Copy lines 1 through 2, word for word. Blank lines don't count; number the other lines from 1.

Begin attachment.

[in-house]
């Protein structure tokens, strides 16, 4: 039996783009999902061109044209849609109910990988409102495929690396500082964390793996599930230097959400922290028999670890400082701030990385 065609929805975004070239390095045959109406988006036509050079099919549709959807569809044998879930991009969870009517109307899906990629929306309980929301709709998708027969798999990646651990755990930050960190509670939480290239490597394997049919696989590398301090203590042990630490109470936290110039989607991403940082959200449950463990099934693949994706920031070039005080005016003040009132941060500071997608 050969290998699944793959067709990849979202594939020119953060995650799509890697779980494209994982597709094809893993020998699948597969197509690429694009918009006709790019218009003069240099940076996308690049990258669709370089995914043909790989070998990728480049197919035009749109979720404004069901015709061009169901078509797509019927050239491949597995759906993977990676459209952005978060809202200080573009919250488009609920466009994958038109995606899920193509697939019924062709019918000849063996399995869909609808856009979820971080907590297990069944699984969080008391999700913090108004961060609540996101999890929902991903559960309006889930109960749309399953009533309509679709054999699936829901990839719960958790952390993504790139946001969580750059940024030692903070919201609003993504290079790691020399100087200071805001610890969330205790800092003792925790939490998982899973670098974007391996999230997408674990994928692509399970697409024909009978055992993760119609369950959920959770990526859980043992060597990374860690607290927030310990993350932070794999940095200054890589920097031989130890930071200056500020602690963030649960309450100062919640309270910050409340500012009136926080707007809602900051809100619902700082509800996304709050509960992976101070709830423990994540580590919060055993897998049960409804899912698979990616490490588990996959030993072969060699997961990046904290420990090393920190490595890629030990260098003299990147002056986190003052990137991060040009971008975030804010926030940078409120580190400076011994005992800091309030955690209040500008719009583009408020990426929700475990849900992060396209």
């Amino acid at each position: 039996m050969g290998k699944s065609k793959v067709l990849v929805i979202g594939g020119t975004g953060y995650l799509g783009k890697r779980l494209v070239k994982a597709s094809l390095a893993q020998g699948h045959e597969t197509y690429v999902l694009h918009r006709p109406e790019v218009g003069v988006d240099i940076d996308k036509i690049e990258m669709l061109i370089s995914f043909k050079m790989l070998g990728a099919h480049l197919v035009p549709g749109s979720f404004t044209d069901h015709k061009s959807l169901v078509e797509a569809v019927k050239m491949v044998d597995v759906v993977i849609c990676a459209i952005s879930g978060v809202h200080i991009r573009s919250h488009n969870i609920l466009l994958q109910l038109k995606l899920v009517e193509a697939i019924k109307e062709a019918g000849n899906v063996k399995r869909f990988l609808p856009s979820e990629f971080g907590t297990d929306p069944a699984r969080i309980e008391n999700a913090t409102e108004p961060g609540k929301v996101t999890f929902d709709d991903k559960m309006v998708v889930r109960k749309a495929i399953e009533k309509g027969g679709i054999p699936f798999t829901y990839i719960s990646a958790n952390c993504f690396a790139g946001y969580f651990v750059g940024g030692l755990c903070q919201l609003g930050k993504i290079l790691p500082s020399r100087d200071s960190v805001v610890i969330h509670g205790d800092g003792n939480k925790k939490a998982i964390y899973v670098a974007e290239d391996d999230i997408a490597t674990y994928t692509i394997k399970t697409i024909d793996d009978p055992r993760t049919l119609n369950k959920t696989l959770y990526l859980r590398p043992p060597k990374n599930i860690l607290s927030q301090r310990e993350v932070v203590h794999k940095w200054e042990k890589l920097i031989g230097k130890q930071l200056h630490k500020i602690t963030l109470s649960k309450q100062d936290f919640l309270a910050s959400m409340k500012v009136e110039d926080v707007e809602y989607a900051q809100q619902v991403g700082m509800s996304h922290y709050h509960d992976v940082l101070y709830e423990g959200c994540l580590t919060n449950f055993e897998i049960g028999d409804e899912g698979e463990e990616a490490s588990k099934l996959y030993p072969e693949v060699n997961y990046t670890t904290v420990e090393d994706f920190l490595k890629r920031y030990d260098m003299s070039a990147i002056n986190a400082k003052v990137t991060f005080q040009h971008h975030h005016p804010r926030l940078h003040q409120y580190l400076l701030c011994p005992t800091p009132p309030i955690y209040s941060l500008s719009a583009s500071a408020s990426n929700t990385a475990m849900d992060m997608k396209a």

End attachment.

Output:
[in-house]
């Protein structure tokens, strides 16, 4: 039996783009999902061109044209849609109910990988409102495929690396500082964390793996599930230097959400922290028999670890400082701030990385 065609929805975004070239390095045959109406988006036509050079099919549709959807569809044998879930991009969870009517109307899906990629929306309980929301709709998708027969798999990646651990755990930050960190509670939480290239490597394997049919696989590398301090203590042990630490109470936290110039989607991403940082959200449950463990099934693949994706920031070039005080005016003040009132941060500071997608 050969290998699944793959067709990849979202594939020119953060995650799509890697779980494209994982597709094809893993020998699948597969197509690429694009918009006709790019218009003069240099940076996308690049990258669709370089995914043909790989070998990728480049197919035009749109979720404004069901015709061009169901078509797509019927050239491949597995759906993977990676459209952005978060809202200080573009919250488009609920466009994958038109995606899920193509697939019924062709019918000849063996399995869909609808856009979820971080907590297990069944699984969080008391999700913090108004961060609540996101999890929902991903559960309006889930109960749309399953009533309509679709054999699936829901990839719960958790952390993504790139946001969580750059940024030692903070919201609003993504290079790691020399100087200071805001610890969330205790800092003792925790939490998982899973670098974007391996999230997408674990994928692509399970697409024909009978055992993760119609369950959920959770990526859980043992060597990374860690607290927030310990993350932070794999940095200054890589920097031989130890930071200056500020602690963030649960309450100062919640309270910050409340500012009136926080707007809602900051809100619902700082509800996304709050509960992976101070709830423990994540580590919060055993897998049960409804899912698979990616490490588990996959030993072969060699997961990046904290420990090393920190490595890629030990260098003299990147002056986190003052990137991060040009971008975030804010926030940078409120580190400076011994005992800091309030955690209040500008719009583009408020990426929700475990849900992060396209």